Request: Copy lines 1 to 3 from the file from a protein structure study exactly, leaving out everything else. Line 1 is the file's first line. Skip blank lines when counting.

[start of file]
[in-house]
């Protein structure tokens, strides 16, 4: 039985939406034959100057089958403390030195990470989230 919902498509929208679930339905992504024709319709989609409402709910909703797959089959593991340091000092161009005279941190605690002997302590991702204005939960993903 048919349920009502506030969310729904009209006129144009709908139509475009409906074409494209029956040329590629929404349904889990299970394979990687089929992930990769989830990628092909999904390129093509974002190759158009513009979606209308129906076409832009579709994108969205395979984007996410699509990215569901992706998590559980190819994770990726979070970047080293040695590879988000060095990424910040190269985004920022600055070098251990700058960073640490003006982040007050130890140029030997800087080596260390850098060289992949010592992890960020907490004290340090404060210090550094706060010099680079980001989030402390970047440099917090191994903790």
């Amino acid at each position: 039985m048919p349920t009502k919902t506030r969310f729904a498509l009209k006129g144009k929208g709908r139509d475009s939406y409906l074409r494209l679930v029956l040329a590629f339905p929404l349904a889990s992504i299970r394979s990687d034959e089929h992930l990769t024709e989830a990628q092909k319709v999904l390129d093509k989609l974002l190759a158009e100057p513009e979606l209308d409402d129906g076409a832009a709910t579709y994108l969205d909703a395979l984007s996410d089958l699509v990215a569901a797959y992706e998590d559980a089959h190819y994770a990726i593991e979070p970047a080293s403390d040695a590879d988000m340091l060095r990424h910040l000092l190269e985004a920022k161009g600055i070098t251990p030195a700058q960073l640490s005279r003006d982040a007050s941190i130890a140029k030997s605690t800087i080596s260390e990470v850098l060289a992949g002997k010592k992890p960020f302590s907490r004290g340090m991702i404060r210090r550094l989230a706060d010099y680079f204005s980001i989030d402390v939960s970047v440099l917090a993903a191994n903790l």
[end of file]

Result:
[in-house]
């Protein structure tokens, strides 16, 4: 039985939406034959100057089958403390030195990470989230 919902498509929208679930339905992504024709319709989609409402709910909703797959089959593991340091000092161009005279941190605690002997302590991702204005939960993903 048919349920009502506030969310729904009209006129144009709908139509475009409906074409494209029956040329590629929404349904889990299970394979990687089929992930990769989830990628092909999904390129093509974002190759158009513009979606209308129906076409832009579709994108969205395979984007996410699509990215569901992706998590559980190819994770990726979070970047080293040695590879988000060095990424910040190269985004920022600055070098251990700058960073640490003006982040007050130890140029030997800087080596260390850098060289992949010592992890960020907490004290340090404060210090550094706060010099680079980001989030402390970047440099917090191994903790």
């Amino acid at each position: 039985m048919p349920t009502k919902t506030r969310f729904a498509l009209k006129g144009k929208g709908r139509d475009s939406y409906l074409r494209l679930v029956l040329a590629f339905p929404l349904a889990s992504i299970r394979s990687d034959e089929h992930l990769t024709e989830a990628q092909k319709v999904l390129d093509k989609l974002l190759a158009e100057p513009e979606l209308d409402d129906g076409a832009a709910t579709y994108l969205d909703a395979l984007s996410d089958l699509v990215a569901a797959y992706e998590d559980a089959h190819y994770a990726i593991e979070p970047a080293s403390d040695a590879d988000m340091l060095r990424h910040l000092l190269e985004a920022k161009g600055i070098t251990p030195a700058q960073l640490s005279r003006d982040a007050s941190i130890a140029k030997s605690t800087i080596s260390e990470v850098l060289a992949g002997k010592k992890p960020f302590s907490r004290g340090m991702i404060r210090r550094l989230a706060d010099y680079f204005s980001i989030d402390v939960s970047v440099l917090a993903a191994n903790l």